The Indian government has reportedly issued a draft national e-commerce policy to regulate cross-border data flow, prevent privacy and counterfeiting, and mandates all e-commerce retailers to operate a locally registered business entity.
As per trusted sources, the draft policy comes post the government discarded a previous version in September 2018 due to opposition from some online retailers. The new version also strengthens rules pertaining to the foreign direct investment for e-commerce companies.
Sources claim that the new policy restricts the cross-border flow of important data of Indian users gathered by e-commerce platforms and social networking sites. This step is also similar to 2018’s draft Personal Data Protection Bill and the Reserve Bank of India’s directive to payment firms like Visa and MasterCard to place all data locally, cited sources.
According to credible sources, the new draft policy calls for the development of more data storage facilities, server farms, and data centers in India. The policy also helped create a legal and technological framework to offer the basis for restricting cross-border data flow, reported sources.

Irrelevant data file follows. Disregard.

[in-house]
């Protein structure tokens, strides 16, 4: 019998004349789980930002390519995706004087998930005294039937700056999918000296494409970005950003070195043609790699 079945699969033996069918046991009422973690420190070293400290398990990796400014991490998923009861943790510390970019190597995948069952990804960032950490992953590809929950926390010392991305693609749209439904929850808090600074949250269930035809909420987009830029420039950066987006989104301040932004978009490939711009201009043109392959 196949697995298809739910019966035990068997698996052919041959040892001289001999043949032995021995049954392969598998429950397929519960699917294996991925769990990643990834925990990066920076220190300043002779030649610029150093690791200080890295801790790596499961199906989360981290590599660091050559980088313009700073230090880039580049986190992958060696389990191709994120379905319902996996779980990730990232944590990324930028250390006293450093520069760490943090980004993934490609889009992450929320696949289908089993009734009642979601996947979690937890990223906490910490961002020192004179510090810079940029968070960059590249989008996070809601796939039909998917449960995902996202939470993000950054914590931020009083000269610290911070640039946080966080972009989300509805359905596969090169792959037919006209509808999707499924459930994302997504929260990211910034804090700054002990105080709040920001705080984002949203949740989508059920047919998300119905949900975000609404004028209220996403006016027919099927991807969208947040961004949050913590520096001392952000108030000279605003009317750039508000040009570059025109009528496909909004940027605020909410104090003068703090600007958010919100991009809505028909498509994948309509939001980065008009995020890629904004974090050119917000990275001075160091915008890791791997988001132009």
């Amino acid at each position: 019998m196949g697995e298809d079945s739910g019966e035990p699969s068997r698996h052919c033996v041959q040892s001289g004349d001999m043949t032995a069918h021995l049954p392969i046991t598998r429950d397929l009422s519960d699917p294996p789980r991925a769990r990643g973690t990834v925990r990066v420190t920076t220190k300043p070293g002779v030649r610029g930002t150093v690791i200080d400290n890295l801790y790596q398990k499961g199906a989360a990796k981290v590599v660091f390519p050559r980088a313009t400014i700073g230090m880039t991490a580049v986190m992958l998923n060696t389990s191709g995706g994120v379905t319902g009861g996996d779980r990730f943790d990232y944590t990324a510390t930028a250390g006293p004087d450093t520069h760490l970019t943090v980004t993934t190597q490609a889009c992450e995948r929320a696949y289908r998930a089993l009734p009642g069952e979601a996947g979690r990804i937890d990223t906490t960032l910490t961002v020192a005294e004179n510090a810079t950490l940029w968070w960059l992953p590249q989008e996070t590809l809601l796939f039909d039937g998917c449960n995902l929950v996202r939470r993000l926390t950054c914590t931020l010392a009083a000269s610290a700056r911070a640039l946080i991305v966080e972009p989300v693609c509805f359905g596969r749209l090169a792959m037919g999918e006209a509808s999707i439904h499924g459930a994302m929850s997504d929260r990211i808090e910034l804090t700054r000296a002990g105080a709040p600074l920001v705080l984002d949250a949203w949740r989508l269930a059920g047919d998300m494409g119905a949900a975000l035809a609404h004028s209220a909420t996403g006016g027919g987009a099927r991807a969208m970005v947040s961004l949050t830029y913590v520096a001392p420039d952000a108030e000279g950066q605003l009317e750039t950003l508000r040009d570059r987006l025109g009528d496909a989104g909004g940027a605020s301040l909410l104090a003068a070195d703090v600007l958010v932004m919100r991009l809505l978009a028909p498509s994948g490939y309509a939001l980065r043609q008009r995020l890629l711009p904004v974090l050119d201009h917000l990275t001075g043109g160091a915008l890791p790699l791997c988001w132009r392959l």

Reportedly, the new draft focuses on six key areas namely
data, e-commerce marketplaces, infrastructure development, domestic digital
economy, regulatory issues, and export promotion. Furthermore, the draft
identifies e-commerce as an interdisciplinary subject falling under the ambit
of several ministries and state governments. The draft suggests formulating a
Standing Group of Secretaries on e-commerce to manage inter-departmental
issues, cited sources familiar with the policy.
Additionally, the policy also plans to restrict
all parcels except for lifesaving drugs under the gifting route being employed
by international e-commerce firms to circumvent taxes in India. On the issue of
taxation, the policy draws from the IT intermediaries’ guidelines and proposes e-commerce
companies active in India to have a significant local presence. Moreover, the
draft policy received mixed reactions from stakeholders, while Indian
e-commerce companies like Snapdeal welcomed the policy, reported sources.